December 18 - Nativity in Tent City

The Fourth Sunday of Advent

Reflection by Ann Henderson, Iliff M.Div '17

“Rich people who see a brother or sister in need, yet close their hearts against them, cannot claim that they love God”
— 1 John 3:17
“Learn to do right. See that justice is done — help those who are oppressed, give orphans their rights, and defend widows.”
— Isaiah 1:17

Mary and Joseph were two people who suffered from oppression and judgement.  Jesus himself was born into oppression.  This isn’t part of the story that is talked about because many want to keep the Nativity story more of a magical one.  However, the truth is, no one cared that Mary was pregnant and needed a place to give birth.  Mary and Joseph had traveled far enough that it was obvious to the town of Bethlehem that they were outsiders.  Whether it be the simplistic clothes that they wore, or differences of their physical bodies- they were clearly looked down upon.  The people of the city of Bethlehem treated Mary and Joseph with injustice because they were different.  The true magic of this story is that God knew exactly what she was doing when deciding to place Jesus in the womb of Mary.  The Lord knew that Mary was a simple woman with no high social status or class.  It was no coincidence that the son of God was born into a state of oppression.  God knew, based on their hearts, that Mary and Joseph were people that truly loved. 

Recently, the city of Denver passed a law that said it is illegal to make camp outside on the streets.  In other words, the city of Denver has claimed that ‘it is illegal to be homeless’.  As if having to live outside weren’t hard enough, now life has become more difficult for people without a home.  Due to this new legislation, Denver police are taking away blankets, sleeping bags, tents, etc. from people who are ‘breaking the law’.  They are taking away the little that these men and women have in a state of ridicule and further oppression.  If God specifically chose a couple who dealt with oppression and injustice face-to-face on a regular basis, why can’t the city of Denver view persons without homes in that same meaningful way?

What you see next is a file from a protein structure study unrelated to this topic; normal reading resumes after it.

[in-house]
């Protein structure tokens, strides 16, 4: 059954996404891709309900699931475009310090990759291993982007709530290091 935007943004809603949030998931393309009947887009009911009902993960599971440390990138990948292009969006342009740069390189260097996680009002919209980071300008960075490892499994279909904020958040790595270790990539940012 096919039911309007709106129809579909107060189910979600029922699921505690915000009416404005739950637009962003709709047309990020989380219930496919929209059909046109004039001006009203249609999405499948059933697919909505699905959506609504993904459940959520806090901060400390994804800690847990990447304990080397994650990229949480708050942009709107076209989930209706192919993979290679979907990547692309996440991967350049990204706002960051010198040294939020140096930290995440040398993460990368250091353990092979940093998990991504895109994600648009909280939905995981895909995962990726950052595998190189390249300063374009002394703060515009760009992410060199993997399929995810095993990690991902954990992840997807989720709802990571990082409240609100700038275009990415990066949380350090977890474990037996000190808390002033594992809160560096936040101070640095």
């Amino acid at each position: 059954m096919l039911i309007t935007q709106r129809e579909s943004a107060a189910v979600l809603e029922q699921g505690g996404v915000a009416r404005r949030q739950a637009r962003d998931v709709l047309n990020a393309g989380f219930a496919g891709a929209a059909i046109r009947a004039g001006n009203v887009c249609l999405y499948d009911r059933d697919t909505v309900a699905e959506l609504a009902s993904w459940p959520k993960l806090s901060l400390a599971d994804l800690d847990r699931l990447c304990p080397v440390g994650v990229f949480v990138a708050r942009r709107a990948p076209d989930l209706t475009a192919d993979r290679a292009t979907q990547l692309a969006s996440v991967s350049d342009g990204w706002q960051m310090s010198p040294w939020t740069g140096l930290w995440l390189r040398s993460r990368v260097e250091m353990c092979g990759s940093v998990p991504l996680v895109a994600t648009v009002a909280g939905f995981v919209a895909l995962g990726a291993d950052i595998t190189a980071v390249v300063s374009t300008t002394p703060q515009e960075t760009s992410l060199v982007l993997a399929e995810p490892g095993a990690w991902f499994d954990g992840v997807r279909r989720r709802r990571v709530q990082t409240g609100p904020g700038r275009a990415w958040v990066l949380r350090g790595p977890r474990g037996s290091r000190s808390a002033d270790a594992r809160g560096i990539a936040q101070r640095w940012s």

Can you claim to be a Christian if your words are empty?  Is it enough to hope for persons to find warmth, food and shelter if you are not willing to give it to them?  Are you just as bad as the city of Bethlehem to bypass an expectant mother in need?  When you see a man, woman or child asking for food do you pretend you do not see them? Or do you think ‘I have nothing to give them’?  The truth is, there is always something that can be given.  The truth is, they are my brother and my sister.  The truth is, they are loved by God.  They are oppressed and struggling or else they would not be out in rough conditions for all to see.  Regardless of the doubt that may come into your mind when you see a person with a cardboard sign, know that it will always be right in the eyes of God to help, give and defend!  If we changed our perspective and viewed every person living without a home, or without food, or on the margins, or with oppression, as Mary expectant with Jesus we would treat them with the love and respect they deserve.


About Ann

Ann Henderson is an M.Div student at Iliff School of Theology in Denver, Colorado. Ann is recognized as one of the New Faces of Ministry: 2016. To learn more about Ann, view her New Faces of Ministry profile.


About Iliff

Located in beautiful Denver, Colorado, Iliff School of Theology offers a number of degree programs that integrate faith and service, including the Masters of Divinity, Master of Arts in Social Justice and Ethics (MASJE), and Master of Arts in Pastoral and Spiritual Care.

Iliff is recognized as one of this year's Seminaries that Change the World. To learn more about Iliff and it's programs, visit their website at www.iliff.edu, or view Iliff's Seminaries that Change the World Profile.